Tuesday, 20 February 2007

NATO дає своїм членам безпеку

In fact, the more time that passes, the better the arguments in favor of enlargement look. There were basically three reasons for expanding NATO, and each has been proved right.

Second, we enlarged NATO as a hedge against a Russia that, down the road, might once again emerge as a regional bully or threat. That is exactly what Moscow is in danger of becoming. But the good news for Central Europe is that it is secure now that it is firmly anchored in NATO and the European Union. Just imagine what Central Europe would look like today if we had not enlarged the alliance: Central and Eastern Europe leaders would spend more time worrying about how to stand up to Russian pressure than building democratic institutions and managing robust, free-market economies. Relations with Poland or the Baltic states would look something like the troubled relations Moscow has today with Ukraine and Georgia. We would again have instability in the heart of Europe when we could least afford it.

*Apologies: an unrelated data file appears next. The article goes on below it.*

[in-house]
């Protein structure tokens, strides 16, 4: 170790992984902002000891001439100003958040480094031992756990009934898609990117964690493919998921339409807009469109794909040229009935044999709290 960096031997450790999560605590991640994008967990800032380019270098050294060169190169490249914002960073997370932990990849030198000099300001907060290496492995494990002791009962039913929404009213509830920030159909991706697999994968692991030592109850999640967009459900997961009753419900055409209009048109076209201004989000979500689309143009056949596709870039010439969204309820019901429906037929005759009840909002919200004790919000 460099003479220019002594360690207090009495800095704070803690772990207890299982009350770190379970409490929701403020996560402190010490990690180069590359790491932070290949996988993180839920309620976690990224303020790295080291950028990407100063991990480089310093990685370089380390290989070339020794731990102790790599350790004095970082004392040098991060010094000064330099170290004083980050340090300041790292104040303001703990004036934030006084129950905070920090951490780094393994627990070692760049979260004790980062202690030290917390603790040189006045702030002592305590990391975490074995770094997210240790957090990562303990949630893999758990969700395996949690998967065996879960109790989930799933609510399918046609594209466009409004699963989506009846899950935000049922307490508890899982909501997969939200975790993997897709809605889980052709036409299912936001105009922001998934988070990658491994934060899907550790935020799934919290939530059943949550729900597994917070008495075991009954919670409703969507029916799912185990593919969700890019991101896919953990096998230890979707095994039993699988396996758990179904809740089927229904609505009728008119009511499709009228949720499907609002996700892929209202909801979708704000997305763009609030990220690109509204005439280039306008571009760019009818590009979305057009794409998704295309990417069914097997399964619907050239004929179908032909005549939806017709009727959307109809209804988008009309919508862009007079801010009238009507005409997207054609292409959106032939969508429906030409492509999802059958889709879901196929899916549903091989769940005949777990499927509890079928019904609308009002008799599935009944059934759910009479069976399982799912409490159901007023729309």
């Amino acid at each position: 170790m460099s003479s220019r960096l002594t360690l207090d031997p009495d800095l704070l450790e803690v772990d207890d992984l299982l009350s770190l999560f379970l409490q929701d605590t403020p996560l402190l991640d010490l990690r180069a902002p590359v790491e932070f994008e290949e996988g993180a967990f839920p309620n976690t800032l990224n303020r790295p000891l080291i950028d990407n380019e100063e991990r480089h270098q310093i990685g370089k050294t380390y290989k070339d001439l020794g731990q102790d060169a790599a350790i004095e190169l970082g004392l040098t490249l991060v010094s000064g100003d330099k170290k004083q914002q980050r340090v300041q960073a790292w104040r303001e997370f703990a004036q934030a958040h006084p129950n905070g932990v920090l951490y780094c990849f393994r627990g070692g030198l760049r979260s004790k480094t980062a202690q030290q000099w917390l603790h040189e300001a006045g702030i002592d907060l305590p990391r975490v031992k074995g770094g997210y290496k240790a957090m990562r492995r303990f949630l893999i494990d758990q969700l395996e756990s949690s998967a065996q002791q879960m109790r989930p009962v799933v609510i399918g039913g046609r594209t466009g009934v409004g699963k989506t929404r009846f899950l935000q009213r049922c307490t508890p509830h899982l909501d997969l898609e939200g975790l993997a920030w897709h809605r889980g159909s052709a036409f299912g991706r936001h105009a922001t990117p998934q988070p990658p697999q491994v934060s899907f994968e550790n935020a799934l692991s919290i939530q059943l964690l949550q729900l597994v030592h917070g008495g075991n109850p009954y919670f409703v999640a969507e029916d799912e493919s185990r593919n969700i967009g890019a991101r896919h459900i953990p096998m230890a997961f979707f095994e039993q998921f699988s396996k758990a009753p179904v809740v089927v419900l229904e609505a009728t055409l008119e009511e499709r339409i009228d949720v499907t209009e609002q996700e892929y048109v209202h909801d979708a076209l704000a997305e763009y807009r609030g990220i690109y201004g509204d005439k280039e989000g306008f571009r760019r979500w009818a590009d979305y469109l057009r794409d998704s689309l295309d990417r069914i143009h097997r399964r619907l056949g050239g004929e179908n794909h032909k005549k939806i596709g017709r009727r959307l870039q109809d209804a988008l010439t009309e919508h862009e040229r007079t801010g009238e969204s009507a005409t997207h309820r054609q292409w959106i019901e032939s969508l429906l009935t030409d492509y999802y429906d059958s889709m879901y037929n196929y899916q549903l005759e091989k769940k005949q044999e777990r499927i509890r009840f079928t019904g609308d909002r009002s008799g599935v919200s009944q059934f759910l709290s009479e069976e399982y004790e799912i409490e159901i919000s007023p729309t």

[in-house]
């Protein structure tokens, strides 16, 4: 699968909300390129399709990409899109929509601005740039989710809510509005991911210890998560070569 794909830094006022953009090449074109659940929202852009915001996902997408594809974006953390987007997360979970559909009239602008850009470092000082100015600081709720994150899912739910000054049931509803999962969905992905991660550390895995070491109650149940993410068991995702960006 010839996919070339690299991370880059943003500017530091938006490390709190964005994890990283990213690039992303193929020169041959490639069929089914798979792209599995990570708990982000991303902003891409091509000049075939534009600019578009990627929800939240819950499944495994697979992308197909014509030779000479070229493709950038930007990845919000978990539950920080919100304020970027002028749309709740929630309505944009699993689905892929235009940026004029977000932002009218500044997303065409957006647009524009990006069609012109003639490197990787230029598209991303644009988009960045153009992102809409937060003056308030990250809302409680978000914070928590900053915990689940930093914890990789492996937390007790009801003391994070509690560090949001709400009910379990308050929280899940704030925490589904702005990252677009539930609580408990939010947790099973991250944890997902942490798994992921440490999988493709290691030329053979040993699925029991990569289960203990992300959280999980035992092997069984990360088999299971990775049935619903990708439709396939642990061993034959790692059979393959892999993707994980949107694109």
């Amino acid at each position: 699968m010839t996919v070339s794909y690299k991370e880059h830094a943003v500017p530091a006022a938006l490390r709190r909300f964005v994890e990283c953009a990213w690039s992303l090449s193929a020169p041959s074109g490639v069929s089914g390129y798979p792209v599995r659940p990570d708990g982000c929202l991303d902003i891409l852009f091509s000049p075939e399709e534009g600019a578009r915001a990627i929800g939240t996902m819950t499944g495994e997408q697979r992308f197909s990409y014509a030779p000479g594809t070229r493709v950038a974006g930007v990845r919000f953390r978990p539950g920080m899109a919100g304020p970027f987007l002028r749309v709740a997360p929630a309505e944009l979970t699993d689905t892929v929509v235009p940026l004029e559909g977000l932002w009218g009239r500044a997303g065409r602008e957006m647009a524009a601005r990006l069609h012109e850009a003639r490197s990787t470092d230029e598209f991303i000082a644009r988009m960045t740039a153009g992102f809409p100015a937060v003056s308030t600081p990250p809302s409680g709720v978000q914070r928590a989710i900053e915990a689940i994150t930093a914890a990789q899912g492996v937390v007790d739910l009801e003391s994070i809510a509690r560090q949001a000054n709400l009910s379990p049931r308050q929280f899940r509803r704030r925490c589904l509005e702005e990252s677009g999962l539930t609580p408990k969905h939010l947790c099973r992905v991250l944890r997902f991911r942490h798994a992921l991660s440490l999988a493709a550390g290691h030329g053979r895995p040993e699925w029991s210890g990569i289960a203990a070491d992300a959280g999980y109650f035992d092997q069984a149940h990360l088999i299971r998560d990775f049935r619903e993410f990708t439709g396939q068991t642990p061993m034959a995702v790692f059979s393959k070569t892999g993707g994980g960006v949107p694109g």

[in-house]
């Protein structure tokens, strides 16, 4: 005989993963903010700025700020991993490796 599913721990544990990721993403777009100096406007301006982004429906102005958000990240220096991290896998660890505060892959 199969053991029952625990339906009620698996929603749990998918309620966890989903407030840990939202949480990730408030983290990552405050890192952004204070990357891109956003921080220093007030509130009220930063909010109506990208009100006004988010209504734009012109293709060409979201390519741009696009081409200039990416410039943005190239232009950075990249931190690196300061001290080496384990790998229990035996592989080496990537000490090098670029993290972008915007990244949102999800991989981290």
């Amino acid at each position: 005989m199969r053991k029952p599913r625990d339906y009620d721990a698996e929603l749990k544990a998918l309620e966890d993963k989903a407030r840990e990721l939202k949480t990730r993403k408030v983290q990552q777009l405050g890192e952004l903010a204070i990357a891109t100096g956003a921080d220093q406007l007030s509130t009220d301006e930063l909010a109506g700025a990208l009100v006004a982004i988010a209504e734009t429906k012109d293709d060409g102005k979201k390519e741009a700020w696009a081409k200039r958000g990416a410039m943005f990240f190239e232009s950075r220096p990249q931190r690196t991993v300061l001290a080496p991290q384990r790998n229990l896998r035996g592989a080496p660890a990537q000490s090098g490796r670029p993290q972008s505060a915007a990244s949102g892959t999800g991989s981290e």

The third reason to enlarge NATO was broader and more strategic. At the time, President Bill Clinton spoke of his desire to help Europe resolve its continental conflicts and of his hope that this would encourage Europeans to raise their geopolitical sights, assume more global responsibility and become partners with the United States in addressing new threats beyond Europe.
The nations of Central and Eastern Europe are democratic, stable and prosperous. They made this progress precisely because they were able to leave the Soviet orbit and become part of Europe. That dream of joining NATO and rejoining Europe galvanized their populations and caused them to unite in support of tough reforms that were achieved only because they were the price of joining NATO. And today they have the confidence as well as the wherewithal to deal with the rise of a nationalist Russia.
/The writers served in the State Department during the Clinton administration. Greg Craig was director of the Office of Policy Planning, and Ronald D. Asmus was deputy assistant secretary for European affairs.

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